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News Article

April 04, 2012
Bahamas tourism kick-starts economy and boosts job prospects on back of strong arrivals

Minister of Tourism and Aviation, Vincent Vanderpool-Wallace,
confirmed today that The Bahamas welcomed 5,585,995 visitors in 2011,
and that no other country in our region has come close to passing the 5
million visitor mark.

The Minister further reported that because of the very strong start
to 2012, with increases for air arrivals and for cruise passengers in
excess of 10% for the first two months, visitors to The Bahamas will
exceed 6 million in 2012 for the first time, if the current rate of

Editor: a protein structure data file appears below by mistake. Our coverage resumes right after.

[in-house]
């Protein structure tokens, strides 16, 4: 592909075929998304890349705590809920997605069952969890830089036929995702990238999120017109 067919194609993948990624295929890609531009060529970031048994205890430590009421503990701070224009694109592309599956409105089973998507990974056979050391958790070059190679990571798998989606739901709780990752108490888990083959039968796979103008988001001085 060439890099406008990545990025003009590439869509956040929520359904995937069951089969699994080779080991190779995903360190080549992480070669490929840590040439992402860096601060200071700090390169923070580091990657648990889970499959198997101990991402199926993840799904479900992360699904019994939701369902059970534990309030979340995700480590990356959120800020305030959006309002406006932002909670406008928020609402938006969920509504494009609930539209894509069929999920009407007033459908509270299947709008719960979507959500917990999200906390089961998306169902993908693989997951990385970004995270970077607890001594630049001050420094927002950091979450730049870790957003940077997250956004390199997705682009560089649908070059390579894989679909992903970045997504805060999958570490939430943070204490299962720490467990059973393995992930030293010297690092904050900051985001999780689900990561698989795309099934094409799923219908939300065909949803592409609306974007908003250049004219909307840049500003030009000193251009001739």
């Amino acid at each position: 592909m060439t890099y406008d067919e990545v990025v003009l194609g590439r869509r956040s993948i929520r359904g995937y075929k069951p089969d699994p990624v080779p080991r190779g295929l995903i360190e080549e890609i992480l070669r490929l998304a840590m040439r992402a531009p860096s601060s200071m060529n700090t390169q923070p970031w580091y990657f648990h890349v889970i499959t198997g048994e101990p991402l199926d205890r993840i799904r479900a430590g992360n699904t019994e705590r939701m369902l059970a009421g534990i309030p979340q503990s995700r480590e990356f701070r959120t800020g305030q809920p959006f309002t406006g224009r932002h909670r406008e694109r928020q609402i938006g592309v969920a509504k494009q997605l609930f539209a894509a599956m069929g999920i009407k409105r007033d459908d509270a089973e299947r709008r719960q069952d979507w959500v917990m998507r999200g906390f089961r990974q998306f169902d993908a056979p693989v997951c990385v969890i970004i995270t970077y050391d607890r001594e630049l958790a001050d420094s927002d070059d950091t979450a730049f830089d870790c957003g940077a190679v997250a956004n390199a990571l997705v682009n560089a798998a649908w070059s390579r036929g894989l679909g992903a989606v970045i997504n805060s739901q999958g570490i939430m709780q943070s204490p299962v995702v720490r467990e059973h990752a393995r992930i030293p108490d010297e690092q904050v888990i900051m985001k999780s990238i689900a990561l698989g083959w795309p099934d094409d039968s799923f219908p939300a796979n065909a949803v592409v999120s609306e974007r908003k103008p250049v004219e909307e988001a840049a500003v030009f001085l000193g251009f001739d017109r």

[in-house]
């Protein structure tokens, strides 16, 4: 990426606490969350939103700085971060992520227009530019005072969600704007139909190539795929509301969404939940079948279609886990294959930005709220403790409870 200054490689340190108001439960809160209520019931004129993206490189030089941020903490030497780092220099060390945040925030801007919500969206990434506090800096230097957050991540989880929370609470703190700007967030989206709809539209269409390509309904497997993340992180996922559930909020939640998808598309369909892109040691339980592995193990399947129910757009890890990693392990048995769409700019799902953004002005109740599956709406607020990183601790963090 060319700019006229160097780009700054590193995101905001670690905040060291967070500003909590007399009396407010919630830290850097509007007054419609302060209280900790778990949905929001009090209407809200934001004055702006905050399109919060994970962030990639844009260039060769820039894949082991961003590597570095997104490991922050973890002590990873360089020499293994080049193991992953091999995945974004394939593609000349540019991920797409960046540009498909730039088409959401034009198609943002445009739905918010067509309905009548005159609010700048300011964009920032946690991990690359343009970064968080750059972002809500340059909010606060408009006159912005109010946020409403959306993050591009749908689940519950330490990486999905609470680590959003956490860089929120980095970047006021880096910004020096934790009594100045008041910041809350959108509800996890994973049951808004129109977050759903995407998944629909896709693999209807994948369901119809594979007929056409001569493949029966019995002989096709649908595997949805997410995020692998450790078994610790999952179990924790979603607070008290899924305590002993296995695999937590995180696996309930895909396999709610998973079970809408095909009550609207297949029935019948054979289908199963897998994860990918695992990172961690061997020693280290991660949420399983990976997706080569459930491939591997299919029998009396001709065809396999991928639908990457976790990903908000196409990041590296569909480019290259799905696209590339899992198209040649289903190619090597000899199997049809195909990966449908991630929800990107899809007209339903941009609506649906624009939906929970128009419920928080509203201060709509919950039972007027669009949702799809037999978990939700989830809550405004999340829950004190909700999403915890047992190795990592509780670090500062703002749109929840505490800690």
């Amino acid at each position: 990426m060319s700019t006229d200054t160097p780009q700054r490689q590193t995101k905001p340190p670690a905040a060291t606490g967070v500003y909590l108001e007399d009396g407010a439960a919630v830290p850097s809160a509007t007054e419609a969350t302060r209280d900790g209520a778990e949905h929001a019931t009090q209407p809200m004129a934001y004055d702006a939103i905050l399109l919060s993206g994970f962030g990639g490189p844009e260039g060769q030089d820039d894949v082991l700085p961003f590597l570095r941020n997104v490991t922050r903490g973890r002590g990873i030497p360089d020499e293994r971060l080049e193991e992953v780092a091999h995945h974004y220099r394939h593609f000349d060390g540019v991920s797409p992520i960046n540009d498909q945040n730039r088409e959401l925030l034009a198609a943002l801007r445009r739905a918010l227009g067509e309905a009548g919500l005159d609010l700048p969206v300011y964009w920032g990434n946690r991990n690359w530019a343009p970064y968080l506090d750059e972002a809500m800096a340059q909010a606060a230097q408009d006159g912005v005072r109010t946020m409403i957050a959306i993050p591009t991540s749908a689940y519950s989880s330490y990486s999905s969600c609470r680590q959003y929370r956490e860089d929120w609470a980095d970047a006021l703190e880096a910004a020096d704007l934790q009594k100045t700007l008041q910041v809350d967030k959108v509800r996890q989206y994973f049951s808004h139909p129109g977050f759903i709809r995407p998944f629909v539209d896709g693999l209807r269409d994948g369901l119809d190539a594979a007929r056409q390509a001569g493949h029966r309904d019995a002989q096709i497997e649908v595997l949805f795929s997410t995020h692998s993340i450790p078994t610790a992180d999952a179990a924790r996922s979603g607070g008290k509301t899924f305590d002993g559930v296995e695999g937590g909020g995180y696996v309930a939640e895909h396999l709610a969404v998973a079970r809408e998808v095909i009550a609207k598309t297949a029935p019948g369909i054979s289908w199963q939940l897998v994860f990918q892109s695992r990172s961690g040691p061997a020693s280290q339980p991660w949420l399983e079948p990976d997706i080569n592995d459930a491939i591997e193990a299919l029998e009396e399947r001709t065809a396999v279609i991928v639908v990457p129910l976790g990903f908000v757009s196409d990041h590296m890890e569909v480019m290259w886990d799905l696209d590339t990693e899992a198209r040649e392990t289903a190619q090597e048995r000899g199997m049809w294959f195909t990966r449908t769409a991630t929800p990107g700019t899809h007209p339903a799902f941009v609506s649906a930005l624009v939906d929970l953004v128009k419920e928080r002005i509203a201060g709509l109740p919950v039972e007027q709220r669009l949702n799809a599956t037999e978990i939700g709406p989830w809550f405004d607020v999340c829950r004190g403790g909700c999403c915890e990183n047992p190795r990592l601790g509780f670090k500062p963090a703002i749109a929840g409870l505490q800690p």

increase continues. The expected numbers for March and for April are
projected to easily exceed the 10% rate of increase. "In fact, The
Bahamas only needs to grow its visitor count by 7.4% this year to reach
the unprecedented...

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News Article

March 20, 2012
There must be a mindset to stimulate

With more than 25 years of experience in the real estate field, Mario Carey has sold more than $1 billion worth of property around the world. He began his career in The Bahamas at Bahamas Realty where he enjoyed the position of top sales broker for 18 consecutive years. In May 2008, he founded Mario Carey Realty, a full-service luxury real estate company.

Guardian Business:
What is the biggest challenge facing your business or sector?